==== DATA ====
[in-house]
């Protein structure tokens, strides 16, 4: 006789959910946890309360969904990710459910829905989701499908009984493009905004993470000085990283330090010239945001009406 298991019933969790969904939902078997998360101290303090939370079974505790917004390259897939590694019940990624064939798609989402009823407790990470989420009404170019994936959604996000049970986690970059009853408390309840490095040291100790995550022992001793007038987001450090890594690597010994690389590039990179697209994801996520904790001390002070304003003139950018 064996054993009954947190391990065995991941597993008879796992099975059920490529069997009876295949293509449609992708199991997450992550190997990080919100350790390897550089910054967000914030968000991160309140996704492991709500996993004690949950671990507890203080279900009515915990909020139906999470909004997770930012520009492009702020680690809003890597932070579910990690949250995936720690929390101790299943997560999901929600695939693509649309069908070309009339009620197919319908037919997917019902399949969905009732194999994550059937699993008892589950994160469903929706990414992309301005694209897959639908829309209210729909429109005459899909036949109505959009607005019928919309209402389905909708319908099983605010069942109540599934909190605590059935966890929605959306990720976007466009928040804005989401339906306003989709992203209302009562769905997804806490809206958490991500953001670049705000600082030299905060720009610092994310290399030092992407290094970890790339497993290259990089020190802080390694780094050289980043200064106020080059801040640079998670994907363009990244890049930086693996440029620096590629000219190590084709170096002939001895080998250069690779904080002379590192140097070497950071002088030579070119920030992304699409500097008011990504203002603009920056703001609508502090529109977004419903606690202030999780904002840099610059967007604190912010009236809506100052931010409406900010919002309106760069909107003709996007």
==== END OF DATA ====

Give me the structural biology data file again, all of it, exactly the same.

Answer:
[in-house]
């Protein structure tokens, strides 16, 4: 006789959910946890309360969904990710459910829905989701499908009984493009905004993470000085990283330090010239945001009406 298991019933969790969904939902078997998360101290303090939370079974505790917004390259897939590694019940990624064939798609989402009823407790990470989420009404170019994936959604996000049970986690970059009853408390309840490095040291100790995550022992001793007038987001450090890594690597010994690389590039990179697209994801996520904790001390002070304003003139950018 064996054993009954947190391990065995991941597993008879796992099975059920490529069997009876295949293509449609992708199991997450992550190997990080919100350790390897550089910054967000914030968000991160309140996704492991709500996993004690949950671990507890203080279900009515915990909020139906999470909004997770930012520009492009702020680690809003890597932070579910990690949250995936720690929390101790299943997560999901929600695939693509649309069908070309009339009620197919319908037919997917019902399949969905009732194999994550059937699993008892589950994160469903929706990414992309301005694209897959639908829309209210729909429109005459899909036949109505959009607005019928919309209402389905909708319908099983605010069942109540599934909190605590059935966890929605959306990720976007466009928040804005989401339906306003989709992203209302009562769905997804806490809206958490991500953001670049705000600082030299905060720009610092994310290399030092992407290094970890790339497993290259990089020190802080390694780094050289980043200064106020080059801040640079998670994907363009990244890049930086693996440029620096590629000219190590084709170096002939001895080998250069690779904080002379590192140097070497950071002088030579070119920030992304699409500097008011990504203002603009920056703001609508502090529109977004419903606690202030999780904002840099610059967007604190912010009236809506100052931010409406900010919002309106760069909107003709996007």